Wednesday, September 10, 2014

TOP STORY >> Continuing family legacy to lead

19th Airlift Wing Public Affairs

Lt. Col. Heather Cooley, the 19th Maintenance Squadron commander, was born with the birthright of leadership.

She dates her family’s strong lineage of service back to the Civil War and believes this tradition will continue for generations to come.

“It was always the plan for me to serve,” Cooley said. “Not just because of my mother and aunt — who were chief nurses in their units — but because our family has a heritage of service. My mom and aunt traced their military heritage back to the Civil War, when brothers David and Christen Yaney served. Each generation since then has served in the Army, Navy, Air Force or Marines.”

Cooley has a double portion of military service instilled in her. Her father’s family shares in the patriotism as well. Both parents made sure their children contributed to serving their country in some way.

“Our history on my father’s side goes back almost as far,” Cooley said. “My mom and aunt both retired as nurses from the Air Force Reserves. My father was an acquisition officer and retired from the Air Force Reserves as well. From the time we were children, we were expected to serve at least a few years in the military and then pursue other goals. And we have.”

Cooley has served 16 years in the Air Force so far, and her twin sister worked in the civil service for six years. Her younger sister was trained as an F-16 electro-environmental mechanic in the Air National Guard, and her brother has served more than 16 years as a communications technician in the Air National Guard.

“My aunt’s son served as a B-2 crew chief and just recently returned to serve in the Reserves as a medical technician,” Cooley said. “I thought for a while that I would just serve my four years and then go back to graduate school. But there was something about this job that keeps you coming back — it’s the drive and commitment of our airmen, and the chance to be a part of something larger.”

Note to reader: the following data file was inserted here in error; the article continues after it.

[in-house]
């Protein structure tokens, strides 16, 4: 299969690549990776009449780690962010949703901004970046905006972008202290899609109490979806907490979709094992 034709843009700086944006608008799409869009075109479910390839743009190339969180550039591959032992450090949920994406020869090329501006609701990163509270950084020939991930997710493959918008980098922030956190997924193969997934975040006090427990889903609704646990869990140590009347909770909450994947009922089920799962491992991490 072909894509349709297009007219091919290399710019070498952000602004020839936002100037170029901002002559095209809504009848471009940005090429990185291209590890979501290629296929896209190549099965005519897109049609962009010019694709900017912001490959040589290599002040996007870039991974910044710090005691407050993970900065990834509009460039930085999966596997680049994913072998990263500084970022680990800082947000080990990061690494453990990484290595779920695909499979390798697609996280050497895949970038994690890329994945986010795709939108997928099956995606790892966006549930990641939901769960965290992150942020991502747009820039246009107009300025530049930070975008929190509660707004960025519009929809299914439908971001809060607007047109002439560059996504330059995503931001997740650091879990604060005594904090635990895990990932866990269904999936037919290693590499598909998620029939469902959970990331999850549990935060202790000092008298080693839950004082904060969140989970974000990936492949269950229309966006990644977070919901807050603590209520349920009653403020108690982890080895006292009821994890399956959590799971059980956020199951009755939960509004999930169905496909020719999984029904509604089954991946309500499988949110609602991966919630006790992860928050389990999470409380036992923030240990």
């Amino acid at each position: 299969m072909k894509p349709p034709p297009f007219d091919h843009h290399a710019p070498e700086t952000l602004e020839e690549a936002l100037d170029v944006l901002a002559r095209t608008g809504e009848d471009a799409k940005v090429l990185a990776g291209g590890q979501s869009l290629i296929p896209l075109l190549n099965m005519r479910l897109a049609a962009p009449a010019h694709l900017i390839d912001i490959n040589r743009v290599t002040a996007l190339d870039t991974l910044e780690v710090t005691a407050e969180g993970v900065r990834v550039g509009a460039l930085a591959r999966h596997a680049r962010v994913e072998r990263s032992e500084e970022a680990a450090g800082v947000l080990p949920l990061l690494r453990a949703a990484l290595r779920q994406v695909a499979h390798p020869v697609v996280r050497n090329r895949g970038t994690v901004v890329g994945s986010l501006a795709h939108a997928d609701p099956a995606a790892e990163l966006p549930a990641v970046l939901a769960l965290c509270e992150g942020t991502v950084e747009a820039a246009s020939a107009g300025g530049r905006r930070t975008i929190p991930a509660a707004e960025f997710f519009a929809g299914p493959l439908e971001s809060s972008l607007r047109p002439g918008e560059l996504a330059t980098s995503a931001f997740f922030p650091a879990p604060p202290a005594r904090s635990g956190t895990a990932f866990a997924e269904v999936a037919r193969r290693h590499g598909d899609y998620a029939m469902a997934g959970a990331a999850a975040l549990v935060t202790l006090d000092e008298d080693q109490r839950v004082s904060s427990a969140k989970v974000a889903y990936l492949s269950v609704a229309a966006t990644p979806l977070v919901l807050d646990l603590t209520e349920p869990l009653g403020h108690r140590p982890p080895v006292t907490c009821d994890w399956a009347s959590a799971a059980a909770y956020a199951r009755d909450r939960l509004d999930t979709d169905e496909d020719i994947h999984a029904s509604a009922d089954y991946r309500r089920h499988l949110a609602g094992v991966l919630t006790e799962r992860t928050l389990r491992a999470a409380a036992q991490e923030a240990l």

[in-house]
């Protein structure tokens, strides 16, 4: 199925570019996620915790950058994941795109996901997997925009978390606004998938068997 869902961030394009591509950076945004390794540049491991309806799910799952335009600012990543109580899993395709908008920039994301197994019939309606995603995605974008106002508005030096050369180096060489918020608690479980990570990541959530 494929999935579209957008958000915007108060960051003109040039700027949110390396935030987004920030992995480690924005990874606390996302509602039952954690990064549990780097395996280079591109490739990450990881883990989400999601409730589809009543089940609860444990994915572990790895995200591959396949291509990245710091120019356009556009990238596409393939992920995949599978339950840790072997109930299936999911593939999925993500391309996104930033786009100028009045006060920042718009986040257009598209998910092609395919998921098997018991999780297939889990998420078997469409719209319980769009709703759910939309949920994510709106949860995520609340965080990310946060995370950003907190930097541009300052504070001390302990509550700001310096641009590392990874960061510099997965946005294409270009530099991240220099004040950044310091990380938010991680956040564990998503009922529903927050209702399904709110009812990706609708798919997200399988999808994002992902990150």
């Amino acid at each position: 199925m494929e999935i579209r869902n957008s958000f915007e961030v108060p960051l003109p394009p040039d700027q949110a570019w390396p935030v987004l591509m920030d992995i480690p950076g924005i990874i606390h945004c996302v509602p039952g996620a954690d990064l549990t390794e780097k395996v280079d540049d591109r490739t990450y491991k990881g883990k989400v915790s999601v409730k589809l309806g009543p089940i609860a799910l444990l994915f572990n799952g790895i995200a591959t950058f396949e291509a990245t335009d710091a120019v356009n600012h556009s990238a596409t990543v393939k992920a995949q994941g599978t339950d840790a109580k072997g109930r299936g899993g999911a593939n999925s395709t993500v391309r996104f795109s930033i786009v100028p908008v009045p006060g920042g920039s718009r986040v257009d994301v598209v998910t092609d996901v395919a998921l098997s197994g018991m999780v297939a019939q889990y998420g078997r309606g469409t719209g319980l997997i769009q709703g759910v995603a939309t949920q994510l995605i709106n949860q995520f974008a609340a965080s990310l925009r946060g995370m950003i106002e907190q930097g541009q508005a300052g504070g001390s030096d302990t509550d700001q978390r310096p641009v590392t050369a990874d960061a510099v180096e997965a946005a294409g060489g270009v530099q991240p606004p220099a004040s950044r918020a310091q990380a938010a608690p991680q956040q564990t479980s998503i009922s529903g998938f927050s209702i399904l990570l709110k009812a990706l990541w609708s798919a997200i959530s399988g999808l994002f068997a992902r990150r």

Cooley said growing up with service members and watching her parents throughout the years has taught her that “we are tougher than we think, and we have to leave some time for ourselves so we can take care of others.”

Taking care of others is one of the reasons why Cooley is particularly excited about being the commander of the 19th MXS.

“This is my second time as a commander, but I am more excited about this one than the first,” Cooley said.

“My first command was at a deployed location, so the challenges were a little different. I didn’t get to work with the personnel programs or many of the issues we deal with at home station. We had a lot of turnover in the squadron and the ops tempo was high. This opportunity to command the 19th MXS gives me a chance to be more involved in the personnel side and work together on longer term efforts,” she said.

Cooley’s goal as commander of the newly created 19th MXS, she said, is to leave it better than she found it.

“Our squadron recently merged from two squadrons, the 19th Equipment Maintenance Squadron and the 19th Component Maintenance Squadron, and there have been many challenges this year which impact our airmen,” Cooley said. “My intent is for our squadron to accomplish maintenance safely, by the book, and to train our replacements to the best of our ability. Sequestration, workforce management measures, deployments...these can all cause chaos and ambiguity for individuals. It is our responsibility as leaders to provide guidance and direction to move the unit forward.”

Cooley said the examples of leadership seen throughout the years displayed by her family members have been instrumental to the grooming and shaping of her drive and passion to serve.

“I have taken the idea of service from my family - our job as leaders is to serve our units and our airmen to the best of our ability. Service before self is one of our core values, and I take this concept to heart. If I expect all of our airmen to give their best, then I must set the example. There may be long days, weekend work, midnight phone calls and piles of paperwork, but there is also the opportunity to see our airmen accomplish the mission on a daily basis.”